All of us are settling into the new rhythm of the new year – some with clear goals for 2016 already ingrained in the backs of their minds. Over the winter break, I was fortunate enough to fly from Indonesia to explore a handful of countries in central and eastern Europe. The entire experience was amazing, but it also triggered deep self-reflection when the new year rolled along. I’ve always been aware of English linguistic hegemony. However, the issue never escalated to a point where I felt like I needed to do something to counteract these forces of linguistic erosion. In airports and museums, I heard tourists struggle when they couldn’t speak English and I watched as they failed to find brochures published in their native language.
Amid the contrasting opinions of different skeptics, scientists, world leaders, and activists on the subject of climate change, it can be hard to get to the truth about this important topic. It can be difficult to the biased stances that both climate change activists and deniers can take. Yet, the environment, and how climate change affects it, is a topic that requires discussion because many do not fully understand it.
To properly define climate change, it is necessary to describe everything involved in it. Underneath the big umbrella of climate change are global warming, issues with rising sea levels, ice melting, and more. Something that most people might not know is that global warming is not actually the same thing as climate change. It only represents one facet and consequence of the greater subject of climate change.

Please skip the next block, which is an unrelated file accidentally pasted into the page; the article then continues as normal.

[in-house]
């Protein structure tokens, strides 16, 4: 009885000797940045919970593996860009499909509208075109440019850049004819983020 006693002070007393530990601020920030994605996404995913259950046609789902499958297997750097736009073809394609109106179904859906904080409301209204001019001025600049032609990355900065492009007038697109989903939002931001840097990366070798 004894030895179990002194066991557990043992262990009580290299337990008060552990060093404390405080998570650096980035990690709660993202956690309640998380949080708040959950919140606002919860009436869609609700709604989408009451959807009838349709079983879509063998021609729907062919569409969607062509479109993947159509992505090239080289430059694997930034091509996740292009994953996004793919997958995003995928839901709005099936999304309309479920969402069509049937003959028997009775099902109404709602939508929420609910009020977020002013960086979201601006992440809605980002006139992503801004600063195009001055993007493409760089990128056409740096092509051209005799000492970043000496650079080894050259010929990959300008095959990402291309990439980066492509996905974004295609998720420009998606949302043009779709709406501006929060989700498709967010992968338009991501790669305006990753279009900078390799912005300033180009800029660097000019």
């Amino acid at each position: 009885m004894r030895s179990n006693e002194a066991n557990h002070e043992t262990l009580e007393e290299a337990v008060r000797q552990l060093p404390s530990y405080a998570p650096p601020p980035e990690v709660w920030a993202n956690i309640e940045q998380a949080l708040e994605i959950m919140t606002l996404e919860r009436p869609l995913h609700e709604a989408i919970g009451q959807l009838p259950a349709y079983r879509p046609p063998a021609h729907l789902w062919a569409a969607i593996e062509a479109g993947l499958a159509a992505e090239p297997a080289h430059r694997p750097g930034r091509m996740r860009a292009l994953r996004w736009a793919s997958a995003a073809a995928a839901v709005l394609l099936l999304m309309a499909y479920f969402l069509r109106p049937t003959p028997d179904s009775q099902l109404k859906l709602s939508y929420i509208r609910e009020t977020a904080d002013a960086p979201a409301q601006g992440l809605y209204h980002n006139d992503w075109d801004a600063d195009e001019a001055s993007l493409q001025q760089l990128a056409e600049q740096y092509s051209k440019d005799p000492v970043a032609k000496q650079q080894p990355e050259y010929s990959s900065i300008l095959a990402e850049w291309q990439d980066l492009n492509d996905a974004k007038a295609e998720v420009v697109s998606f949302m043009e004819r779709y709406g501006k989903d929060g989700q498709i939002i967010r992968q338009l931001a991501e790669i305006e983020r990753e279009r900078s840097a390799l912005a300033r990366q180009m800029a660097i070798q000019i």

When Donald Trump announced his presidential campaign, much of our nation watched with our mouths hung open in shock. In the beginning of the 2016 race, many Americans regarded Donald Trump’s entrance as a publicity stunt, for he had been falsely speculated to run for presidency in 2012. Americans misjudged Trump’s capabilities, deeming it impossible that he, who had explicitly stated his opinions on America’s immigration system in his presidential announcement speech that aroused much controversy, held no chance of gaining support.
This “impossible” billionaire and real estate tycoon candidate now remains at the top of many preliminary polls for the Republican primary race, leading the Republican Party by holding 26 percent of support from registered republicans across America. In the past months, support for Trump has surged significantly, and a win of 2016 looks a little less impossible than it has been before.